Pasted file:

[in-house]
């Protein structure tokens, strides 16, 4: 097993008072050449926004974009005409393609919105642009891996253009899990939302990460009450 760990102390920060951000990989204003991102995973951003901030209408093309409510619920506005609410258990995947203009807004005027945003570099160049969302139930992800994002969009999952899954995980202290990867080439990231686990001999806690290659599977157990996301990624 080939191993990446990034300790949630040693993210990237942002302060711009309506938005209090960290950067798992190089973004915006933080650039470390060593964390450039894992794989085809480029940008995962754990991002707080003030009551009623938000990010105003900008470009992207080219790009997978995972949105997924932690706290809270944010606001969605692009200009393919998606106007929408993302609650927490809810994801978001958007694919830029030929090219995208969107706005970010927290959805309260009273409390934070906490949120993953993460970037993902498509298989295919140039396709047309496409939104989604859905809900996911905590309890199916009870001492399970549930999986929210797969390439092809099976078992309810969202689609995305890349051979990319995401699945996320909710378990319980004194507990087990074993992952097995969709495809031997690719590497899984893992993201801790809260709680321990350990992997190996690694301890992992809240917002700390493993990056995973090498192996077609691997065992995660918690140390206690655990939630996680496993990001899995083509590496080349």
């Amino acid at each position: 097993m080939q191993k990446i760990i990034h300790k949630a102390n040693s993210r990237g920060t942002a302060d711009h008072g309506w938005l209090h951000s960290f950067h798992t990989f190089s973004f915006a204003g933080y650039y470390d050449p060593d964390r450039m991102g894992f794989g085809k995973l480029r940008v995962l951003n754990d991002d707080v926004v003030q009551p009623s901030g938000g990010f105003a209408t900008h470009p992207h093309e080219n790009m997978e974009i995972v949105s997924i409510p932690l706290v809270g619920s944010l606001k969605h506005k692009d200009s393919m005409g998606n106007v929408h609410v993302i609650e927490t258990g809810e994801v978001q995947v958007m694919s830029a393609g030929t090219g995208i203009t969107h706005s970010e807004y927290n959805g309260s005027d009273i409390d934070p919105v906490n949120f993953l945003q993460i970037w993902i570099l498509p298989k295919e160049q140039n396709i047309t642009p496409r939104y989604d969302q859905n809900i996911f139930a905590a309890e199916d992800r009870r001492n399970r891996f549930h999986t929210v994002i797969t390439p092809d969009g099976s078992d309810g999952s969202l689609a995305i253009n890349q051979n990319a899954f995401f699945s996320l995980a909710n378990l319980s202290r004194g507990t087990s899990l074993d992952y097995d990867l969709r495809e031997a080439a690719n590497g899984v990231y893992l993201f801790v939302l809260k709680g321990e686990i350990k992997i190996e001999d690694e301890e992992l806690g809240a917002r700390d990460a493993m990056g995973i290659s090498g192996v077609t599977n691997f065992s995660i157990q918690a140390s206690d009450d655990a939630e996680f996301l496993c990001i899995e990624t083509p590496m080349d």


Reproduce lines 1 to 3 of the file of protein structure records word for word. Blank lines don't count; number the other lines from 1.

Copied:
[in-house]
């Protein structure tokens, strides 16, 4: 097993008072050449926004974009005409393609919105642009891996253009899990939302990460009450 760990102390920060951000990989204003991102995973951003901030209408093309409510619920506005609410258990995947203009807004005027945003570099160049969302139930992800994002969009999952899954995980202290990867080439990231686990001999806690290659599977157990996301990624 080939191993990446990034300790949630040693993210990237942002302060711009309506938005209090960290950067798992190089973004915006933080650039470390060593964390450039894992794989085809480029940008995962754990991002707080003030009551009623938000990010105003900008470009992207080219790009997978995972949105997924932690706290809270944010606001969605692009200009393919998606106007929408993302609650927490809810994801978001958007694919830029030929090219995208969107706005970010927290959805309260009273409390934070906490949120993953993460970037993902498509298989295919140039396709047309496409939104989604859905809900996911905590309890199916009870001492399970549930999986929210797969390439092809099976078992309810969202689609995305890349051979990319995401699945996320909710378990319980004194507990087990074993992952097995969709495809031997690719590497899984893992993201801790809260709680321990350990992997190996690694301890992992809240917002700390493993990056995973090498192996077609691997065992995660918690140390206690655990939630996680496993990001899995083509590496080349």
């Amino acid at each position: 097993m080939q191993k990446i760990i990034h300790k949630a102390n040693s993210r990237g920060t942002a302060d711009h008072g309506w938005l209090h951000s960290f950067h798992t990989f190089s973004f915006a204003g933080y650039y470390d050449p060593d964390r450039m991102g894992f794989g085809k995973l480029r940008v995962l951003n754990d991002d707080v926004v003030q009551p009623s901030g938000g990010f105003a209408t900008h470009p992207h093309e080219n790009m997978e974009i995972v949105s997924i409510p932690l706290v809270g619920s944010l606001k969605h506005k692009d200009s393919m005409g998606n106007v929408h609410v993302i609650e927490t258990g809810e994801v978001q995947v958007m694919s830029a393609g030929t090219g995208i203009t969107h706005s970010e807004y927290n959805g309260s005027d009273i409390d934070p919105v906490n949120f993953l945003q993460i970037w993902i570099l498509p298989k295919e160049q140039n396709i047309t642009p496409r939104y989604d969302q859905n809900i996911f139930a905590a309890e199916d992800r009870r001492n399970r891996f549930h999986t929210v994002i797969t390439p092809d969009g099976s078992d309810g999952s969202l689609a995305i253009n890349q051979n990319a899954f995401f699945s996320l995980a909710n378990l319980s202290r004194g507990t087990s899990l074993d992952y097995d990867l969709r495809e031997a080439a690719n590497g899984v990231y893992l993201f801790v939302l809260k709680g321990e686990i350990k992997i190996e001999d690694e301890e992992l806690g809240a917002r700390d990460a493993m990056g995973i290659s090498g192996v077609t599977n691997f065992s995660i157990q918690a140390s206690d009450d655990a939630e996680f996301l496993c990001i899995e990624t083509p590496m080349d």